The Common Confession continues: “Hence no sinner need be eternally lost on account of his sins. God offers this propitiation and reconciliation freely to all men through His means of grace. There is nothing in sinful man or in what he may do to merit God’s declaring him righteous.” These are fine statements. But do they bring us any closer to objective justification? One might assert that particularly the last statement quoted (There is nothing in sinful man, etc.) rules out faith as a factor in God’s act of declaration. But a more sober consideration quickly shows the fallacy of such thinking. The American Lutheran Church never did say that man could do anything to merit his justification. They will readily admit that even faith is not a meritorious act on man’s part. They always have. That is not the point under consideration here. The point is whether or not God justifies only after faith has been kindled. The succeeding statement in the Common Confession gives support to this thought that justification occurs only when faith is already present: “God justifies the sinner solely on the basis of Christ’s righteousness, which He imputes to the sinner through the Gospel and which the sinner accepts by faith.” Here God’s act of imputation and the sinner’s acceptance by faith are linked together so closely, without even a comma separating them, that the old error is strengthened. The thought is conveyed that the justification of the sinner is not complete until the missing factor of personal faith is supplied.
Certainly we do not mean to state that this confession should have ignored that which we call subjective justification. Faith as the instrument of receiving this declaration of God by the individual is also clearly set forth in the Brief Statement: “that therefore (note the resultant relation to objective justification) not for the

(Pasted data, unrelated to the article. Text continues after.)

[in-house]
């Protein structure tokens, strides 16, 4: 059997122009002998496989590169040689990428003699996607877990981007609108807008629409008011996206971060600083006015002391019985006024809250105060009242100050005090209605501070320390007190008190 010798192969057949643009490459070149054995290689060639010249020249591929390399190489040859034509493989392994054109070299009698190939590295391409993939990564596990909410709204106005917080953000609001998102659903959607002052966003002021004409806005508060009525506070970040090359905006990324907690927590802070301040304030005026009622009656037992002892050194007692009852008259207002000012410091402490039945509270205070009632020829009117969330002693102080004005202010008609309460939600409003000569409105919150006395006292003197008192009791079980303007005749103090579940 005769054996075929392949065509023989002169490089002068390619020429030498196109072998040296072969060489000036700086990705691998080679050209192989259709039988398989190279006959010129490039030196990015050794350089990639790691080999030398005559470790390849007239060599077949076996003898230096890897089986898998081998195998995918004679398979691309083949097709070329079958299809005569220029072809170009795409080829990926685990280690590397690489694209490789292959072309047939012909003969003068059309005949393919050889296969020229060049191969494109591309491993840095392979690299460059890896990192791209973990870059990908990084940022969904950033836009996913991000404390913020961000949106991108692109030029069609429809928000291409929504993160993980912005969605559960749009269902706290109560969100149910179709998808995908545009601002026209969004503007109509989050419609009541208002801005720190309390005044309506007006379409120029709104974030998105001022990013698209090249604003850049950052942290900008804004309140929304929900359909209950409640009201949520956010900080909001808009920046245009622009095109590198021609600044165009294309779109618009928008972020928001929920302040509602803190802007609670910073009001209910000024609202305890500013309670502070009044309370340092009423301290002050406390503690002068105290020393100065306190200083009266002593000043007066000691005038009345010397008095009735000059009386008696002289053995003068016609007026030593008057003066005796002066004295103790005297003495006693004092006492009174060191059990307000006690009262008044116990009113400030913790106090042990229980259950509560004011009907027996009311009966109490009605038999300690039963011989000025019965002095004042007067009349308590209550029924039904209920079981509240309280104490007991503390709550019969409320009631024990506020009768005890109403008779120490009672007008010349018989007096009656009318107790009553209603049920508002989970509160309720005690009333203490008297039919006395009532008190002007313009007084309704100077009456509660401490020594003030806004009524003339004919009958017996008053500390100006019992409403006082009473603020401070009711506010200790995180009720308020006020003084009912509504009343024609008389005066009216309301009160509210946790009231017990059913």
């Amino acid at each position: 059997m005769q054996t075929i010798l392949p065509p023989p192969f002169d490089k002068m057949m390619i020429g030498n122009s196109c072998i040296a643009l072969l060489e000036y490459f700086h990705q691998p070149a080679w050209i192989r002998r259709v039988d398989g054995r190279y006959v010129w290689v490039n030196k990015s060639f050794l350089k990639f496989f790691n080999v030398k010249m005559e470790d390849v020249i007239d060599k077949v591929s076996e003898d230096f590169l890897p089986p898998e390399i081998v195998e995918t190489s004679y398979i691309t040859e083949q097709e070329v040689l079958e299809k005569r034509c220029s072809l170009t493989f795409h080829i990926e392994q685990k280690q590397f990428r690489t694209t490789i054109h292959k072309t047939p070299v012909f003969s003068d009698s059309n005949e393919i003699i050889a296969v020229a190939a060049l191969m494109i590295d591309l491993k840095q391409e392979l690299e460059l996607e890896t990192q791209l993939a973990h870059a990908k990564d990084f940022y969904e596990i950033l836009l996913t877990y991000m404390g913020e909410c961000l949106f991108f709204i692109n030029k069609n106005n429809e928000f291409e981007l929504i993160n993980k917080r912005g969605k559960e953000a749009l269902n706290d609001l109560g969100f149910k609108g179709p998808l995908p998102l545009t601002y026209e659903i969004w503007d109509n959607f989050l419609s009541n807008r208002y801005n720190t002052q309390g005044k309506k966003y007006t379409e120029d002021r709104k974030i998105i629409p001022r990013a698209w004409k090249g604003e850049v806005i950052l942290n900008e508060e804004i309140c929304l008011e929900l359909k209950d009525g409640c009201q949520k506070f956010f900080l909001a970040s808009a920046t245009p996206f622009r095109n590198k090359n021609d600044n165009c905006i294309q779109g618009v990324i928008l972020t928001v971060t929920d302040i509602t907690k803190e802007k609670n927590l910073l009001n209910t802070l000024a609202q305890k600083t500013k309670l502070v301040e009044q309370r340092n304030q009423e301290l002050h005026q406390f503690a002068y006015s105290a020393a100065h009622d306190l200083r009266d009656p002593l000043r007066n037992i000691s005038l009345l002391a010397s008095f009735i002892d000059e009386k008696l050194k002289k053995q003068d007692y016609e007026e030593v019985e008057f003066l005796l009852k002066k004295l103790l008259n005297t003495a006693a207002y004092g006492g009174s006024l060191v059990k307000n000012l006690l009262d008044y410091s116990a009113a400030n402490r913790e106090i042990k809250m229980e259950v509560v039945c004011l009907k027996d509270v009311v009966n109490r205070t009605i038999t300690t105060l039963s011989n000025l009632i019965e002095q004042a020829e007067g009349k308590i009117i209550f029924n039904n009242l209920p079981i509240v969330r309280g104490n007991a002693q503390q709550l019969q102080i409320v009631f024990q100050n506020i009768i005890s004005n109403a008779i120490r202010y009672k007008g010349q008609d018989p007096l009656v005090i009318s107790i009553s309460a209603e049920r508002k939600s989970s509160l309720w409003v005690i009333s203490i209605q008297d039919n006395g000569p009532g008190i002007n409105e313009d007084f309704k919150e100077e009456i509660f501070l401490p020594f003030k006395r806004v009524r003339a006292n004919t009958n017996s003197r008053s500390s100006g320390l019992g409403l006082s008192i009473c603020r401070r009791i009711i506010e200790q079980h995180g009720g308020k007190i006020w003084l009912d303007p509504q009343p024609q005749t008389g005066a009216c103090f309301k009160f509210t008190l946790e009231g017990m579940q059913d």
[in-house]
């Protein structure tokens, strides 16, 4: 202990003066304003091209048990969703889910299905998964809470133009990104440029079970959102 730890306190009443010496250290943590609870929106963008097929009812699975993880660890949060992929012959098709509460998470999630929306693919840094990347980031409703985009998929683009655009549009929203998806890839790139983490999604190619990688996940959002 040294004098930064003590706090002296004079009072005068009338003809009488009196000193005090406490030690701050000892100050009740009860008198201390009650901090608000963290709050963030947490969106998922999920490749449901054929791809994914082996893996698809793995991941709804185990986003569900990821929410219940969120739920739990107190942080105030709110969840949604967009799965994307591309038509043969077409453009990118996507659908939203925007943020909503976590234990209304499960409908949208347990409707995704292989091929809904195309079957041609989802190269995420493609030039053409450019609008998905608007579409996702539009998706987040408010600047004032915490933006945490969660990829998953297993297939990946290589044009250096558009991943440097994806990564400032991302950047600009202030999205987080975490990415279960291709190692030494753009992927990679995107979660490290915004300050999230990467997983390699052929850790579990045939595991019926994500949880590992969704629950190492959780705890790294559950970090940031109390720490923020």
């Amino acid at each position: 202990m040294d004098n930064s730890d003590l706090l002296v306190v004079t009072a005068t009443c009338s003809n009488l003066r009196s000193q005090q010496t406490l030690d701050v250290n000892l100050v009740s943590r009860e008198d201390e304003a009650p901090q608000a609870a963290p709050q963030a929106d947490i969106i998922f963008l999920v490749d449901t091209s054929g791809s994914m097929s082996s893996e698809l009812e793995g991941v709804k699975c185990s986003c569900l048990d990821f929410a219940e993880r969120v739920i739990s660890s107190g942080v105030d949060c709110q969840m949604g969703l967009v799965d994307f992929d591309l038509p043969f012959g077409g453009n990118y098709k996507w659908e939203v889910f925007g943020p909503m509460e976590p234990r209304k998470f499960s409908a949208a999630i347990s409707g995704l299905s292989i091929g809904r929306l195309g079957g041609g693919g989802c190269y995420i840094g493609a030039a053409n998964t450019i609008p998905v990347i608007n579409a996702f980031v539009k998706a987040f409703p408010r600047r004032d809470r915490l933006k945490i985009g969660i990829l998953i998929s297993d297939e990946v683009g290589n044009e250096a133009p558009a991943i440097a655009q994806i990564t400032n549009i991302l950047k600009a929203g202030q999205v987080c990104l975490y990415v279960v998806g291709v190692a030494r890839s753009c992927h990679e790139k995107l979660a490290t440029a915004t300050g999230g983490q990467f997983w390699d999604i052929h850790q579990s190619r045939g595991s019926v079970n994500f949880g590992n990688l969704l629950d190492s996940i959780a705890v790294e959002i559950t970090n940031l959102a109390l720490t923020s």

sake of their good works, but without the works of the Law, by grace, for Christ’s sake, He justifies, that is, accounts as righteous all those who believe in Christ, etc.” Our point, however, has been to show that the Common Confession nowhere clearly sets forth objective justification, rather presents this doctrine throughout in such a manner that the old – and, as far as we know, new – Ohio position (that faith is always a contributing factor in God’s act of justification) can find refuge in it.
If we are in error, if the American Lutheran Church no longer takes this position, then we would like to have that fact clearly stated in a confession of this kind. A clear, positive statement on objective justification, as found in the Brief Statement (“Scripture teaches that God has already declared the whole world to be righteous in Christ.”) is needed. This statement should be backed up by a direct reference to the sedes doctrinae on objective justification (Rom. 5, 18.19; 2 Cor. 5, 18-21; Rom. 4, 25), and not by the general reference to entire chapters from Romans (Romans 3-5), found at the bottom of the Common Confession. And although we realize that the Common Confession was intended to be purely positive in its presentation, an antithetical statement is no doubt needed here, as at other places in a confession of this nature, to safeguard the truth. “We reject as apostasy the doctrine of those who teach justification by faith, but who deny that in the death and resurrection of Christ God has already declared every sinner righteous in His sight (Rom. 4, 25; Rom. 5, 19), and who teach that through Christ’s work of universal redemption God has only made possible a justification for all men, to be completed only when the missing factor of faith enters the heart.”
We wish to conclude with a statement quoted from an essay by Dr. Theo. Dierks (Confessional Lutheran; August, 1949, p. 95 f.), stressing the importance of holding fast to the doctrine of objective justification in every detail: “Here is the exact point where men go off on a tangent and stray into the field of work-righteousness. Here is the starting point of the age-old false teaching that God is reconciled and is willing to forgive IF man will fulfill a certain condition (whatever that condition may be), THEN God will forgive. Scripture, however, teaches that God HAS once and for all in Christ forgiven all men their sins. Whoever accepts this forgiveness, whoever believes the gracious promises of God, has forgiveness of all his sins.”
*  *  *  *  *  *  *  *  *  * Luther: “One should preach forgiveness of sins in Christ’s name; That is nothing else than that one should preach the Gospel, which proclaims to the whole world that in Christ the sins of the whole world have been swallowed up, and therefore He died, that He might remove our sins from us, and therefore He rose again, that He might consume and destroy them.” (XI, 693).